Updated 16 August 2016

Nutrition labels on food encourage healthy choices

Internationally, there is growing evidence that nutrition labelling can promote a healthy diet and reduce the burden of non-communicable diseases.


Consumers gather information about food from a variety of sources including their families, the media and through education. But another way that they can get the information is through food and nutrition labels.

A population-wide intervention

Nutrition labelling refers to the section on food labels that declare nutrient content. This includes a nutrition information table, a list of ingredients, the nutrient content claims made on food labels and any health endorsement logos.

Internationally, there is growing evidence showing the usefulness of nutrition labelling. It has been identified as a population-wide intervention to promote a healthy diet and reduce the burden of non-communicable diseases.

Read: Labels: effect on buying unclear

Globally, non-communicable disease account for a large number of deaths. About 13% of deaths are caused by raised blood pressure while 9% are caused by smoking, 6% by raised blood glucose or physical inactivity and 5% by being overweight or obese.

In South Africa, research has shown that more than two-thirds of South African women are overweight or obese. South African men are not far behind.

Evidence shows a consistent link between the use of nutrition labels and healthier diets.

Statutory regulations

In recent years, the global trend has been a move towards mandatory nutrition labelling. This includes the nutrition information table, regardless of whether a health or nutrition claim is made on the label.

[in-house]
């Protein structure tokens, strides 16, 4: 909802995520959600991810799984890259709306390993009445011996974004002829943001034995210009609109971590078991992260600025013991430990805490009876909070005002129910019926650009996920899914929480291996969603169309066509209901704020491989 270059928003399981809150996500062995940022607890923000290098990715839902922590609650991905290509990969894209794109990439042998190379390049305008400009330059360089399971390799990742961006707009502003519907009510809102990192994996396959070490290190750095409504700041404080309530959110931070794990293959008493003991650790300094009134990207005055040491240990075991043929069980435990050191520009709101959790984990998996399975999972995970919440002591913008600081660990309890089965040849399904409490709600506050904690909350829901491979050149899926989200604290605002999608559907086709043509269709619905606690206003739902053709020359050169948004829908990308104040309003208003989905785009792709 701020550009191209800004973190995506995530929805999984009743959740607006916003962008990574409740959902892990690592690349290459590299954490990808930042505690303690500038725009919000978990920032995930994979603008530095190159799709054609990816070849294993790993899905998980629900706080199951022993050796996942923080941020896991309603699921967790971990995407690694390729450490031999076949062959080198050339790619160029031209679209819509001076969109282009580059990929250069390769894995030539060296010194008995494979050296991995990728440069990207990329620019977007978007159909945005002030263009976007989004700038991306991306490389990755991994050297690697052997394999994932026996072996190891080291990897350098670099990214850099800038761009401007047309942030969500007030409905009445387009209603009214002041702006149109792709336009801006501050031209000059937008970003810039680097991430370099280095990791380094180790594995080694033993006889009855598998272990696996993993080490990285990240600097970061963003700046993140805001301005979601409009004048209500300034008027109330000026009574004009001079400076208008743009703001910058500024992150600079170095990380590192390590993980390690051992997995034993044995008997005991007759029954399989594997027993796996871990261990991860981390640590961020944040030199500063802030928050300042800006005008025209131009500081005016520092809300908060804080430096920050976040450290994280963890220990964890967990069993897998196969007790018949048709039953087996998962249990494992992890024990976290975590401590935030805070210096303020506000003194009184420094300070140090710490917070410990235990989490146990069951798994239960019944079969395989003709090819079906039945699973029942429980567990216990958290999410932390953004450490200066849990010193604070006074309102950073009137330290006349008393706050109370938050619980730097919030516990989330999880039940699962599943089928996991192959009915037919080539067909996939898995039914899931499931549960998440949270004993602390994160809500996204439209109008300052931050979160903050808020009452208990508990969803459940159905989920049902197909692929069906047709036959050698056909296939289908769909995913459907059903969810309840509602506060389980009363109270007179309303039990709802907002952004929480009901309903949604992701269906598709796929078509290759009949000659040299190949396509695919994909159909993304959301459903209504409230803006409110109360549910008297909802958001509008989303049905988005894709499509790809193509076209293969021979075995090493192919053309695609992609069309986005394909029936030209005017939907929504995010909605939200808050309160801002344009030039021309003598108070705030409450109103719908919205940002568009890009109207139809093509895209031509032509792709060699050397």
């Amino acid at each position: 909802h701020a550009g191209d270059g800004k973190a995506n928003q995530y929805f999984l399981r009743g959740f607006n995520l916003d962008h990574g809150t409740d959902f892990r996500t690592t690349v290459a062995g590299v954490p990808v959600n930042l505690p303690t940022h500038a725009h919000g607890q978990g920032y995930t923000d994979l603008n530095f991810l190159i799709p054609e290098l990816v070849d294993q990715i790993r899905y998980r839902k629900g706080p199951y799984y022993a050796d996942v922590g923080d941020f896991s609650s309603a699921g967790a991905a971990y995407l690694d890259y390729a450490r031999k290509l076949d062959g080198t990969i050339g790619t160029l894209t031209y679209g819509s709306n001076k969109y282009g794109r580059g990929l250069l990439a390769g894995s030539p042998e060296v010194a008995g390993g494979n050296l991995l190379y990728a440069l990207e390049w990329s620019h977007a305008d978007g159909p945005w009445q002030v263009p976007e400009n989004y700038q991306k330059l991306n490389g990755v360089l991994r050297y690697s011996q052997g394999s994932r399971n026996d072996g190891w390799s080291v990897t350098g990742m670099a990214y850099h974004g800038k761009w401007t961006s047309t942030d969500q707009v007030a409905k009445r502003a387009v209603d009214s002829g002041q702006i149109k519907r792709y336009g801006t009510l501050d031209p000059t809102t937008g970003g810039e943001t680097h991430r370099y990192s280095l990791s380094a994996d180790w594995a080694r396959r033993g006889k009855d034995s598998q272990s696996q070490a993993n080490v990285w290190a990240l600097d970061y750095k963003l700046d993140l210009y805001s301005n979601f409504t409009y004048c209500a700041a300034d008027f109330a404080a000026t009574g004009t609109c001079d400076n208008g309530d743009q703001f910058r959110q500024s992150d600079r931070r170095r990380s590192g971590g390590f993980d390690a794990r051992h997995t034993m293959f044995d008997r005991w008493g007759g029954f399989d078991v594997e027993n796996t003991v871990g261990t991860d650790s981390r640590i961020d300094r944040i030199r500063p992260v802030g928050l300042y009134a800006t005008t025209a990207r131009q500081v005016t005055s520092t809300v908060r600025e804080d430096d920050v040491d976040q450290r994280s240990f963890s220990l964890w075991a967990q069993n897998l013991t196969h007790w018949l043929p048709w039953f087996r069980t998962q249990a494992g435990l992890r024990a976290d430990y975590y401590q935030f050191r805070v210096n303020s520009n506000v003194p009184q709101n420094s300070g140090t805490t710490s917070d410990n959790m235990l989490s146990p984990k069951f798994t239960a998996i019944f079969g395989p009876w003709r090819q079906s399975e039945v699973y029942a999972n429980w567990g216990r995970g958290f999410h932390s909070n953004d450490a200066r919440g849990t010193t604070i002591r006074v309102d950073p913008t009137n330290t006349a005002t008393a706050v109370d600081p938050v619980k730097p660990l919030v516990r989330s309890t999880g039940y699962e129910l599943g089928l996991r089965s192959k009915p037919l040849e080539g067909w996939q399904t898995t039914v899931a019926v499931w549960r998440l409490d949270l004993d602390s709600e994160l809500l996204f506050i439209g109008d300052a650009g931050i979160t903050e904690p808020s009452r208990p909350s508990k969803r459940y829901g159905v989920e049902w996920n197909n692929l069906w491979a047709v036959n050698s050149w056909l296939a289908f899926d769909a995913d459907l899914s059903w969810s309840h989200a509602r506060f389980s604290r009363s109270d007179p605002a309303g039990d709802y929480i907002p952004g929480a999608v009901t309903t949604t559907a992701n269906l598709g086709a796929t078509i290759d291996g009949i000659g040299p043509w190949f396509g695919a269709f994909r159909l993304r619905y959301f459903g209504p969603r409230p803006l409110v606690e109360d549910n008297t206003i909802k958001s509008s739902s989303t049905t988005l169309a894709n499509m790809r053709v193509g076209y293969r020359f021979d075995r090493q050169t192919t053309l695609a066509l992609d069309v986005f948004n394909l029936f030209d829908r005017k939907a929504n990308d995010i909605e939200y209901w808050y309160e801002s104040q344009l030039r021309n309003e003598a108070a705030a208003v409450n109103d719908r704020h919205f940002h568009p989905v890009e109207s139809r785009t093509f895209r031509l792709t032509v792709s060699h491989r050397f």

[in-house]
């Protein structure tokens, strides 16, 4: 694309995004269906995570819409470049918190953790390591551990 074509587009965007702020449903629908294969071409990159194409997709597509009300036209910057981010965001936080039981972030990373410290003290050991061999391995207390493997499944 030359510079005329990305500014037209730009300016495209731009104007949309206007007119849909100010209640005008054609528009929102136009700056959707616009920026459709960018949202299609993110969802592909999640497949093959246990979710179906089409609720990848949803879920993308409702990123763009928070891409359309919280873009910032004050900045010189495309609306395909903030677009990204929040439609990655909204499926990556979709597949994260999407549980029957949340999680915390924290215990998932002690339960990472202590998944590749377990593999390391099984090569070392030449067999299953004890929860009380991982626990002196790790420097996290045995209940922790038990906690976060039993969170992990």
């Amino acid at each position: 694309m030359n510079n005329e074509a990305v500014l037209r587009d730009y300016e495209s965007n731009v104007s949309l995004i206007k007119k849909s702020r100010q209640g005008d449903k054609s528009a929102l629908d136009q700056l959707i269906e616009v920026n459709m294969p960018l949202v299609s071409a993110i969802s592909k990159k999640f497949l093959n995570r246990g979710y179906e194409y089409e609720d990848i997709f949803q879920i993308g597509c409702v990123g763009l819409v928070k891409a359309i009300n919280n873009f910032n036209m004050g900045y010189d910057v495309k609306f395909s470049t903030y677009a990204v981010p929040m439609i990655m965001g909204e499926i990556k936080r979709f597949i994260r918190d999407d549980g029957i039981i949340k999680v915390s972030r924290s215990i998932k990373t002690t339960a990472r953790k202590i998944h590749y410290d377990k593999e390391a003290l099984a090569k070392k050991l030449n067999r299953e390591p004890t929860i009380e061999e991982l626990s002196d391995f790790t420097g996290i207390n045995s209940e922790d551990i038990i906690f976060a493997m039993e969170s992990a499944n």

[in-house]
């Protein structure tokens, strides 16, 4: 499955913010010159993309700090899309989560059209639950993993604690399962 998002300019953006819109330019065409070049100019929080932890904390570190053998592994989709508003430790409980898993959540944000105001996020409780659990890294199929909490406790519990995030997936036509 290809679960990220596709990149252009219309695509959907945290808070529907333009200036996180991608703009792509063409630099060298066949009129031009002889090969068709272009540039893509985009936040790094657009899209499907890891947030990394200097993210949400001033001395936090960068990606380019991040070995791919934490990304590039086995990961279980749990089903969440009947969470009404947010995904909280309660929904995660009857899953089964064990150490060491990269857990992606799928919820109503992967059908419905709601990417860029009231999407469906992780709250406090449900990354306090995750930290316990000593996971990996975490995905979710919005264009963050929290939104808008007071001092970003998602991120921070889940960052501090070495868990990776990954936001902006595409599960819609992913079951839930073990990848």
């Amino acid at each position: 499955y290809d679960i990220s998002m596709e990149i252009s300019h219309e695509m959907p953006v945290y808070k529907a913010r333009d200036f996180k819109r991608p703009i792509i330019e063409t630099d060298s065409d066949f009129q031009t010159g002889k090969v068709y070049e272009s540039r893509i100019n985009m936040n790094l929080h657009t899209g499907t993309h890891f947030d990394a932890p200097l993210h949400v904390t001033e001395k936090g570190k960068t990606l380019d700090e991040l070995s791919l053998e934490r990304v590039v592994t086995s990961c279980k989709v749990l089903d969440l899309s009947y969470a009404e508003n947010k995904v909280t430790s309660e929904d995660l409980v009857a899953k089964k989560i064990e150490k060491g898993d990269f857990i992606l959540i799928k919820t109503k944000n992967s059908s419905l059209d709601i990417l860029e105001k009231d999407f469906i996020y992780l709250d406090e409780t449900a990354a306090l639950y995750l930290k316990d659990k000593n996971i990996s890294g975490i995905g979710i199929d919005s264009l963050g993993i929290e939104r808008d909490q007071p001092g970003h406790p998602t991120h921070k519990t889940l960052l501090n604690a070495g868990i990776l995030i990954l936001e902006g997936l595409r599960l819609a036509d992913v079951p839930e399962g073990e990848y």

Developed countries have led the charge, with statutory regulations on nutrition labelling. And South Africa has joined in, updating food labelling regulations in March 2012.

But studies have shown that some South African consumers do not always understand nutrition labels and therefore don’t pay attention to them.

If consumers were educated on the importance of nutrition labelling and how to read and understand the information, they may be more willing and capable of making healthier food choices.

Food labels are meant to inform consumers and help sell products. They tell consumers about the composition and nature of products to avoid confusion and to protect them against misuses, risks and abuses.

Understanding nutrition labelling

If well designed, nutrition labelling can potentially have a positive influence on a person’s choice of food purchased. This in turn can help the government of a country achieve its public health objectives.

Some research has been done to determine whether consumers in South Africa use and understand nutrition labels.

Read: Large retailers caught tampering with food labels

A number of studies show that South Africans have mixed feelings about food labels as an information source. Some consumers do not read labels and are not interested in them. Time constraints stop them and they are either more concerned about the product’s price or they stick to their habitual purchases. Other consumers feel the taste of a product is more important than its nutritional content.